The Oklahoma Highway Patrol Marine Enforcement Division found the country singer’s body in Bear Creek Cove on Monday, over a week after Strickland went missing during a duck hunting trip. The 29-year-old’s wife, Helen, says in a new post that he died of hypothermia.

“The night of the accident he had fought his way out of the water and up a hill before the stages of hypothermia set in,” she wrote on Instagram. “He experienced no pain in his final moments and simply felt like he was falling asleep.”

According to the Mayo Clinic - Hypothermia is a medical emergency that occurs when your body loses heat faster than it can produce heat, causing a dangerously low body temperature. Normal body temperature is around 98.6 F (37 C). Hypothermia occurs as your body temperature passes below 95 F (35 C).

When your body temperature drops, your heart, nervous system and other organs can't work normally. Left untreated, hypothermia can eventually lead to complete failure of your heart and respiratory system and to death.

Hypothermia is most often caused by exposure to cold weather or immersion in a cold body of water. Primary treatments for hypothermia are methods to warm the body back to a normal temperature.

In other words Be Able to Build A Fire!

How hard would it be to carry a water proof container with a lighter, some greased cotton balls, dyer lint, water proof matches and/or a fire striker? In fact, if you are out on the water or are leaving your survival camp during a rain or threat of thunderstorm, why not pre-build your fire pit and have kindling and wood collected and ready so if you became submersed or drenched you could much quicker build a fire to warm up and dry out. 

Stay Prepared! Stay Alive!

Charlie

Monday, January 4, 2016

Snow As A Source Of Survival Water










When the desert sees its share of snow, it does not usually last very long. As seen in the video, we received 6 1/2 inches of snow in one day. In 4 days all the snow had mostly melted away with the exception of the mountain areas. This was in Southern New Mexico, where 3 inches around this time of year is average.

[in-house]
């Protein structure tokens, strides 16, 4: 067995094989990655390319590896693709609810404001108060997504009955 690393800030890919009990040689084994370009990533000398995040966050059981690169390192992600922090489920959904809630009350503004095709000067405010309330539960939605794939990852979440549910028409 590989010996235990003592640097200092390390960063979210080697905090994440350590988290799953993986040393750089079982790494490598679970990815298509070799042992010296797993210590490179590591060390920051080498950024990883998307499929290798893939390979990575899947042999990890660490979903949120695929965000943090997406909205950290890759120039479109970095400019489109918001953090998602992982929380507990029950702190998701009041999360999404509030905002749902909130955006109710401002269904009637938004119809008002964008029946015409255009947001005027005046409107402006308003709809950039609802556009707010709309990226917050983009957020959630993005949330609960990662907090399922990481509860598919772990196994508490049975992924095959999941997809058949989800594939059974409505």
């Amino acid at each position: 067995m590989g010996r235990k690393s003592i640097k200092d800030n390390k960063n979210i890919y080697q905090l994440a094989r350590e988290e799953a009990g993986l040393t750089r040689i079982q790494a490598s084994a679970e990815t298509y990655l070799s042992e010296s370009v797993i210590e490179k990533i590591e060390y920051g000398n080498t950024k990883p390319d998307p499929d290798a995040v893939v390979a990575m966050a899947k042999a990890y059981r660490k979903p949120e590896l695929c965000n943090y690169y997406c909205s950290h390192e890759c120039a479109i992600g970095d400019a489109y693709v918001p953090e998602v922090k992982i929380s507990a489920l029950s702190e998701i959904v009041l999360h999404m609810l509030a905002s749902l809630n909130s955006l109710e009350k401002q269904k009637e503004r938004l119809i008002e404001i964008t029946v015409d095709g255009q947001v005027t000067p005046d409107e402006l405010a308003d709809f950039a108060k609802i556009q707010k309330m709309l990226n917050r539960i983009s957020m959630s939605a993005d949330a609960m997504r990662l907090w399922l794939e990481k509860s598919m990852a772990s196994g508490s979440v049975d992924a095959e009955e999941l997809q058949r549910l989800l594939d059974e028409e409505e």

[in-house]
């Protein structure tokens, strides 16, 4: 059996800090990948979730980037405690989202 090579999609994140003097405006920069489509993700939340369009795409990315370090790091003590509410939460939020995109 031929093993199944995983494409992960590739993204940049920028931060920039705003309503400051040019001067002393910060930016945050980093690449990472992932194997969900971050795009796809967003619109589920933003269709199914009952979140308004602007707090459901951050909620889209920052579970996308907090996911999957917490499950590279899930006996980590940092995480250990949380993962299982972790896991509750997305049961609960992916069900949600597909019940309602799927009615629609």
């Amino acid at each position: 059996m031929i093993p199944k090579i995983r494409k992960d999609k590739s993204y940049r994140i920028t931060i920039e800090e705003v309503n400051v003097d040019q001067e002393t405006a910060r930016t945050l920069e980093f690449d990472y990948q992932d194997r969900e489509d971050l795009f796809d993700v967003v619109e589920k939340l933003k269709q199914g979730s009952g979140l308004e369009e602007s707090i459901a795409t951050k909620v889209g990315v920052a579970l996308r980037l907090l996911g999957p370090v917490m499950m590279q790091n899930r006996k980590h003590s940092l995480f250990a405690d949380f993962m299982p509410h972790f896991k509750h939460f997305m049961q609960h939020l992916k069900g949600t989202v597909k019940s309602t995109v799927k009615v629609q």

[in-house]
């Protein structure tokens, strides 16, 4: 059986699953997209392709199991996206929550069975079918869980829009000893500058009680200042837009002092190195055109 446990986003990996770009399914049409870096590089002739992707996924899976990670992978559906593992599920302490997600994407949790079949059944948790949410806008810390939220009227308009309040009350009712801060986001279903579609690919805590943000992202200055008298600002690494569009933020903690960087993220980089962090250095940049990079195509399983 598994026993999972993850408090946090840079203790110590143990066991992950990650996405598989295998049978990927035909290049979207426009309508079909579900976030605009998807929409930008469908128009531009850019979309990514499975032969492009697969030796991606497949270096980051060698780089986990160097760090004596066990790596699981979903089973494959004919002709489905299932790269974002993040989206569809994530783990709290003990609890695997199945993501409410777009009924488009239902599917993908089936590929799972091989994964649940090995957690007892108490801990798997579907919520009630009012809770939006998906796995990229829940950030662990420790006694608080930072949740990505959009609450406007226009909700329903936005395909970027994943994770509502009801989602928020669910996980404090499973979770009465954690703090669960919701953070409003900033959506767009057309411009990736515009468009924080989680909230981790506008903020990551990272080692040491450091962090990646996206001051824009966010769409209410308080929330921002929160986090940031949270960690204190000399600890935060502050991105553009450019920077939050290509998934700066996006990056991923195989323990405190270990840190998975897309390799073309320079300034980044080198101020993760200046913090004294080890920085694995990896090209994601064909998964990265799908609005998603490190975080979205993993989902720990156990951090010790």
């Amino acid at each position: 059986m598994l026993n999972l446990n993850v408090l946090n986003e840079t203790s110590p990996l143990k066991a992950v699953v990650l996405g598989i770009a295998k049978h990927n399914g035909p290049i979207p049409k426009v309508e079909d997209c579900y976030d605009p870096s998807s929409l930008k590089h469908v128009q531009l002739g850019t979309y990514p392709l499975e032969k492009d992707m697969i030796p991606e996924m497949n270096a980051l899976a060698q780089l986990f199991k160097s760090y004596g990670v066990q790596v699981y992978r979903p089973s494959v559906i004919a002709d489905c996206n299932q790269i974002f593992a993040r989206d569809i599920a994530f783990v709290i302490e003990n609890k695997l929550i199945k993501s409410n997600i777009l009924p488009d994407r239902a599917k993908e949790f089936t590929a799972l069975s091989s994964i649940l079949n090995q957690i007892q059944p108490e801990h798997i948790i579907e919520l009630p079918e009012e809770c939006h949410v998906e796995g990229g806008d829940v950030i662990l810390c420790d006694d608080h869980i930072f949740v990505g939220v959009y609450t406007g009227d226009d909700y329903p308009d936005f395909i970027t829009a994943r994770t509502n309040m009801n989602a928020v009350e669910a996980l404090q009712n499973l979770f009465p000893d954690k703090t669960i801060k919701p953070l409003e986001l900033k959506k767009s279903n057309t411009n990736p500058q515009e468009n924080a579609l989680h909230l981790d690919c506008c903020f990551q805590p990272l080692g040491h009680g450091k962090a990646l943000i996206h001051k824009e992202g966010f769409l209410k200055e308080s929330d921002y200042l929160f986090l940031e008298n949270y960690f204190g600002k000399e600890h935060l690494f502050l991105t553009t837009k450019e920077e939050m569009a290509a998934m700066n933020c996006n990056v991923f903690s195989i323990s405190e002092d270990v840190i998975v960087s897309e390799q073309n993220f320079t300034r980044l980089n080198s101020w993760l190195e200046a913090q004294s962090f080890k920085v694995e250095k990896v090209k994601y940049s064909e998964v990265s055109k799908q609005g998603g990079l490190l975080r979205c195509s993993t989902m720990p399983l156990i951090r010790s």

Snow melts more slower in shadowy areas, like the north side of the sand dunes as seen in the video where the sun does not get to at this time of year.

The snow can be melted and drank as is if it was taken from a clean area of the ground. There is caution given about eating snow without first melting it. The caution being that doing so would lower your body core temperature making you more prone to hypothermia.

If the weather is warm and you need to hydrate, consuming small amounts of un-melted snow should not be a large factor.

In the video I gave a demonstration about how much water you would get if you melted the snow first. In this demonstration the snow was semi-wet and compacted very well. A one gallon plastic bag produced about a half gallon of water. Had the snow been more powdery and harder to compact, it would produce even less. Heating the snow in a fire would cause even more of the liquid to evaporate.

Water can still be found if all the ground snow was gone and the ground was still moist. As shown in the above picture and as demonstrated in the video, you can dig below ground and have a good chance of getting enough water to drink.

Stay Prepared! Stay Alive!

Charlie